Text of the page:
Those who use mathematics may find the following illustrations
instructive.
The markup
\begin{verbatim}
Just as with \tex; or \latex; it is easy to provide a mathematical
formula, such as $y = x^3/(x^2 + 1)$\aoc either inline or displayed.
\end{verbatim}
produces:
\hang{
Just as with \tex; or \latex; it is easy to provide a mathematical
formula, such as $y = x^3/(x^2 + 1)$\aoc either inline or displayed.
}
This markup
\begin{verbatim}
Here the same formula is displayed.
\[ y = \frac{x^3}{x^2 + 1} \eos\]
\end{verbatim}
yields:
\hang{
Here the same formula is displayed.
\[ y = \frac{x^3}{x^2 + 1} \eos\]
}
The \emph{eos} corresponds to an empty \sgml element for ``end of
sentence'' (or ``full stop''). Normally one simply uses \quochar{.},
but inside a displayed math zone there is semantic-level risk of
confusion with various possible uses of \quochar{.} as a mathematical
symbol.
Markup:
\begin{verbatim}
The square root of a compound fraction:
\[ \sqrt{\frac{\frac{a}{b}}{\frac{c}{d}}} \eos \]
\end{verbatim}
Rendered:
\hang{
The square root of a compound fraction:
\[ \sqrt{\frac{\frac{a}{b}}{\frac{c}{d}}} \eos \]
}
In the current \mxhtml formatting by default radical signs in
source markup are converted by default to fractional exponents because
of an intellectual property issue with fonts available for use by the
open source \softw{Mozilla} browser and its spinoffs including
\softw{Firefox}, \softw{Galeon}, and \softw{Nautilus}.\footnote{
Similar intellectual property issues pertain more widely to fonts.
In particular, for this reason by default in the \mxhtml
output character coloring is used to cover possible font failures
for the blackboard bold, calligraphic, and fraktur math fonts; the
colors corresponding colors are, respectively, red, blue, and green.}
Using the markup for numbered equations
\begin{verbatim}
The quadratic equation
\begin{equation} a x^2 + b x + c = 0 \end{equation}
has roots
\begin{equation}
x = \frac{-b \pm \sqrt{b^2 - 4 a c}}{2 a} \ \eos
\end{equation}
\end{verbatim}
one obtains the rendering:
\hang{
The quadratic equation
\begin{equation} a x^2 + b x + c = 0 \end{equation}
has roots
\begin{equation}
x = \frac{-b \pm \sqrt{b^2 - 4 a c}}{2 a} \ \eos
\end{equation}
}
\bold{Rule for subscripts and superscripts:} A subscript or
superscript must be braced if keyboarding it involves more than
one character. Thus, one \emph{may} use |$C^2$| or |$C^{2}$|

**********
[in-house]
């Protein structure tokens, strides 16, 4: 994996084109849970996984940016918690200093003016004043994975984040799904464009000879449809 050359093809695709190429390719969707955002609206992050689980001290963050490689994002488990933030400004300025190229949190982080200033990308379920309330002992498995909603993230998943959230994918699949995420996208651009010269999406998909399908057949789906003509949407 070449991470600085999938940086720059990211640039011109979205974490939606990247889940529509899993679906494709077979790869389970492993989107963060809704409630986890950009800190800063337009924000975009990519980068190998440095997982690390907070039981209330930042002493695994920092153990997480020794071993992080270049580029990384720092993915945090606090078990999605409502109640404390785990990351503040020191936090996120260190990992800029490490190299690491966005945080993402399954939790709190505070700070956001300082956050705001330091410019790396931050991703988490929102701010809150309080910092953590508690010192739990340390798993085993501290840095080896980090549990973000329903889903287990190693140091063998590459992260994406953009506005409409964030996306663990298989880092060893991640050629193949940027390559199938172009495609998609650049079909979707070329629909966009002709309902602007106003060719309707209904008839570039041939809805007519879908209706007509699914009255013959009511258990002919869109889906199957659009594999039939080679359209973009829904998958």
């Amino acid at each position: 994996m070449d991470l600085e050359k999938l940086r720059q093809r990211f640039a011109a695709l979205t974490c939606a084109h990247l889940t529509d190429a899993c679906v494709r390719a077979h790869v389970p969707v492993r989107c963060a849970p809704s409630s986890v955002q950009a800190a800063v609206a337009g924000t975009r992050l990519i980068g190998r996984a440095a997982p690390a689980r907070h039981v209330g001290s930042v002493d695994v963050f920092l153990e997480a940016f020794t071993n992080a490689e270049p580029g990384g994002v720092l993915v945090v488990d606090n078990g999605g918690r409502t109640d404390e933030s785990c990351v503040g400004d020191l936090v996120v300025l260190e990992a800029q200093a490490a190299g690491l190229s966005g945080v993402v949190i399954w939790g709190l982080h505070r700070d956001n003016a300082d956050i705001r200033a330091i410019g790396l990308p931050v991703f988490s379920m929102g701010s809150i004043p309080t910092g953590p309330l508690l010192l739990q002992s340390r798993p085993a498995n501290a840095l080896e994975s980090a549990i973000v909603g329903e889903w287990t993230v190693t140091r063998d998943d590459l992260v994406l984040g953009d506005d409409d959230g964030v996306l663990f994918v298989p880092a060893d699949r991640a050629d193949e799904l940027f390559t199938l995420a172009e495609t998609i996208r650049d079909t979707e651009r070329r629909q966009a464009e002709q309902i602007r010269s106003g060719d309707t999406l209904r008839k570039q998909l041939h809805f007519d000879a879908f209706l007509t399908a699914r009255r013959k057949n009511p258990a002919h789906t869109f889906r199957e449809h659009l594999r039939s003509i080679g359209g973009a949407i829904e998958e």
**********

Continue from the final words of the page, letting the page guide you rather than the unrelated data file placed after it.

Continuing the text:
to produce $C^2$, but one \emph{must} use |$C^{\infty}$| to
generate $C^{\infty}$.
The Taylor series of the \emph{exponential} function is
\[ e^t = \sum_{k = 0}^{\infty} \, \frac{t^k}{k!} \sum: \ \eos \]
Note here that the \emph{sum} markup |\sum| requires a formal
terminator |\sum:| (likewise with |\int| for integral and |\prod|
for product).
\begin{verbatim}
\[ e^t = \sum_{k = 0}^{\infty} \, \frac{t^k}{k!} \sum: \ \eos \]
\end{verbatim}
The markup
\begin{verbatim}
The continued fraction expansion of the \emph{golden mean}:
\[\frac{1 + \sqrt{5}}{2} =
1 + \frac{1}{1+\frac{1}{1+\frac{1}{1+\frac{1}{1+\ldots;}}}} \eos \]
\end{verbatim}
produces:
\hang{
The continued fraction expansion of the \emph{golden mean}:
\[\frac{1 + \sqrt{5}}{2} =
1 + \frac{1}{1+\frac{1}{1+\frac{1}{1+\frac{1}{1+\ldots;}}}} \eos \]
}
while the markup
\begin{verbatim}
Mixed function application and multiplication:
\[ {\func{sin}\aF;{ax}}\itimes;{\func{cos}\aF;{bx}} \eos \]
\end{verbatim}
yields
\hang{
Mixed function application and multiplication:
\[ {\func{sin}\aF;{ax}}\itimes;{\func{cos}\aF;{bx}} \eos \]
}
Markup:
\begin{verbatim}
Newton's binomial series:
\[ (1 + t)^r = \sum_{k=0}^{\infty} \,
\frac{r(r - 1)(r - 2)\ldots(r - k + 1)}{k!}\, t^k \sum: \eos \]
\end{verbatim}
rendering:
\hang{
Newton's binomial series:
\[ (1 + t)^r = \sum_{k=0}^{\infty} \,
\frac{r(r - 1)(r - 2)\ldots(r - k + 1)}{k!}\, t^k \sum: \eos \]
}
Markup:
\begin{verbatim}
A differential equation:
\[ D^2 y - 3 x (D y)^2 = x \func{cos} x \ \eos \]
\end{verbatim}
rendering:
\hang{
A differential equation:
\[ D^2 y - 3 x (D y)^2 = x \func{cos} x \ \eos \]
}
The statement of Stokes's Theorem in space